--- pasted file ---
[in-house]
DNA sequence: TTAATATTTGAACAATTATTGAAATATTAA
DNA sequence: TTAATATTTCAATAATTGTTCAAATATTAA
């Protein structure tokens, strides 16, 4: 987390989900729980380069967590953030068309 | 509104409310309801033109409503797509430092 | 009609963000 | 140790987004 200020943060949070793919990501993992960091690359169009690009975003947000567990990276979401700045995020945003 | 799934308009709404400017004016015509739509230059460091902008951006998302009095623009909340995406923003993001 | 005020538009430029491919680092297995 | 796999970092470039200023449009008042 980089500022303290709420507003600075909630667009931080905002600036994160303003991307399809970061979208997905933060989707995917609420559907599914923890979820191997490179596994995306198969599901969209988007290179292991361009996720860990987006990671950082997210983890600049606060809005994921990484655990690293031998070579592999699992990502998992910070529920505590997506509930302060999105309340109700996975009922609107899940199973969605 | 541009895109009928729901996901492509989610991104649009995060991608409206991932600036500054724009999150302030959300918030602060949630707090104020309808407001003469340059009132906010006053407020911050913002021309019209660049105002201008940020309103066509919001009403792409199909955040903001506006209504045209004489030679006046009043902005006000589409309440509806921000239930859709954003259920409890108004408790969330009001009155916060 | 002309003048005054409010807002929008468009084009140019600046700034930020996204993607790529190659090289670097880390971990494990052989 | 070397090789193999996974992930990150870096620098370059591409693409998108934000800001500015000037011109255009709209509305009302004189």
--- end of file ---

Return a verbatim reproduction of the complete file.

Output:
[in-house]
DNA sequence: TTAATATTTGAACAATTATTGAAATATTAA
DNA sequence: TTAATATTTCAATAATTGTTCAAATATTAA
């Protein structure tokens, strides 16, 4: 987390989900729980380069967590953030068309 | 509104409310309801033109409503797509430092 | 009609963000 | 140790987004 200020943060949070793919990501993992960091690359169009690009975003947000567990990276979401700045995020945003 | 799934308009709404400017004016015509739509230059460091902008951006998302009095623009909340995406923003993001 | 005020538009430029491919680092297995 | 796999970092470039200023449009008042 980089500022303290709420507003600075909630667009931080905002600036994160303003991307399809970061979208997905933060989707995917609420559907599914923890979820191997490179596994995306198969599901969209988007290179292991361009996720860990987006990671950082997210983890600049606060809005994921990484655990690293031998070579592999699992990502998992910070529920505590997506509930302060999105309340109700996975009922609107899940199973969605 | 541009895109009928729901996901492509989610991104649009995060991608409206991932600036500054724009999150302030959300918030602060949630707090104020309808407001003469340059009132906010006053407020911050913002021309019209660049105002201008940020309103066509919001009403792409199909955040903001506006209504045209004489030679006046009043902005006000589409309440509806921000239930859709954003259920409890108004408790969330009001009155916060 | 002309003048005054409010807002929008468009084009140019600046700034930020996204993607790529190659090289670097880390971990494990052989 | 070397090789193999996974992930990150870096620098370059591409693409998108934000800001500015000037011109255009709209509305009302004189």